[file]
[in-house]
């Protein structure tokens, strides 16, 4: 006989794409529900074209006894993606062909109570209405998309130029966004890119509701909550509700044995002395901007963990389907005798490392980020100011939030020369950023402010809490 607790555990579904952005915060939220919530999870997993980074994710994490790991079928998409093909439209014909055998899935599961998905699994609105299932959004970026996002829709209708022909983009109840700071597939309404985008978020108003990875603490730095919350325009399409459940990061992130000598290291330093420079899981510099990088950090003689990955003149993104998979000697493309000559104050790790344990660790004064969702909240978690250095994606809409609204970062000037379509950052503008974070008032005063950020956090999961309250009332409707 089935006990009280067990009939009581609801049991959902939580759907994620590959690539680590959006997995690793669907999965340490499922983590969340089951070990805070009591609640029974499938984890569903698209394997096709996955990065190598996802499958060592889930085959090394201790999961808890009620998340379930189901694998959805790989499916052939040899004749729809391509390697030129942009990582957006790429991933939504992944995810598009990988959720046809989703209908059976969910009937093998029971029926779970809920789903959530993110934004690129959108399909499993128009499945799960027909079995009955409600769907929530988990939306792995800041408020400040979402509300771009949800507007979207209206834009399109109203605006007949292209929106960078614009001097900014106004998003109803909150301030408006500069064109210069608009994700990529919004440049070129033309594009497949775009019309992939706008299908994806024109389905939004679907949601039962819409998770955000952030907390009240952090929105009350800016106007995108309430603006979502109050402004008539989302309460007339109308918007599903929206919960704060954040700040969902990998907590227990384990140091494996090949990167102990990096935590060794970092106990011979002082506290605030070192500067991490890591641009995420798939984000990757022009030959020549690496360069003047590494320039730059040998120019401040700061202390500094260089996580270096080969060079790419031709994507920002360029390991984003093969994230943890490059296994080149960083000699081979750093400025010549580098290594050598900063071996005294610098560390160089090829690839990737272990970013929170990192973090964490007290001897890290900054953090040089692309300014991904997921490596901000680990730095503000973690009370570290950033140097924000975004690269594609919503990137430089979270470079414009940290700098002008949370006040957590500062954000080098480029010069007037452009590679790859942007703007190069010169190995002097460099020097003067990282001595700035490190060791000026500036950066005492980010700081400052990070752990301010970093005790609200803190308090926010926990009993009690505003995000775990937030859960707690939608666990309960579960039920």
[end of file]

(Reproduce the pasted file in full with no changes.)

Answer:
[in-house]
């Protein structure tokens, strides 16, 4: 006989794409529900074209006894993606062909109570209405998309130029966004890119509701909550509700044995002395901007963990389907005798490392980020100011939030020369950023402010809490 607790555990579904952005915060939220919530999870997993980074994710994490790991079928998409093909439209014909055998899935599961998905699994609105299932959004970026996002829709209708022909983009109840700071597939309404985008978020108003990875603490730095919350325009399409459940990061992130000598290291330093420079899981510099990088950090003689990955003149993104998979000697493309000559104050790790344990660790004064969702909240978690250095994606809409609204970062000037379509950052503008974070008032005063950020956090999961309250009332409707 089935006990009280067990009939009581609801049991959902939580759907994620590959690539680590959006997995690793669907999965340490499922983590969340089951070990805070009591609640029974499938984890569903698209394997096709996955990065190598996802499958060592889930085959090394201790999961808890009620998340379930189901694998959805790989499916052939040899004749729809391509390697030129942009990582957006790429991933939504992944995810598009990988959720046809989703209908059976969910009937093998029971029926779970809920789903959530993110934004690129959108399909499993128009499945799960027909079995009955409600769907929530988990939306792995800041408020400040979402509300771009949800507007979207209206834009399109109203605006007949292209929106960078614009001097900014106004998003109803909150301030408006500069064109210069608009994700990529919004440049070129033309594009497949775009019309992939706008299908994806024109389905939004679907949601039962819409998770955000952030907390009240952090929105009350800016106007995108309430603006979502109050402004008539989302309460007339109308918007599903929206919960704060954040700040969902990998907590227990384990140091494996090949990167102990990096935590060794970092106990011979002082506290605030070192500067991490890591641009995420798939984000990757022009030959020549690496360069003047590494320039730059040998120019401040700061202390500094260089996580270096080969060079790419031709994507920002360029390991984003093969994230943890490059296994080149960083000699081979750093400025010549580098290594050598900063071996005294610098560390160089090829690839990737272990970013929170990192973090964490007290001897890290900054953090040089692309300014991904997921490596901000680990730095503000973690009370570290950033140097924000975004690269594609919503990137430089979270470079414009940290700098002008949370006040957590500062954000080098480029010069007037452009590679790859942007703007190069010169190995002097460099020097003067990282001595700035490190060791000026500036950066005492980010700081400052990070752990301010970093005790609200803190308090926010926990009993009690505003995000775990937030859960707690939608666990309960579960039920």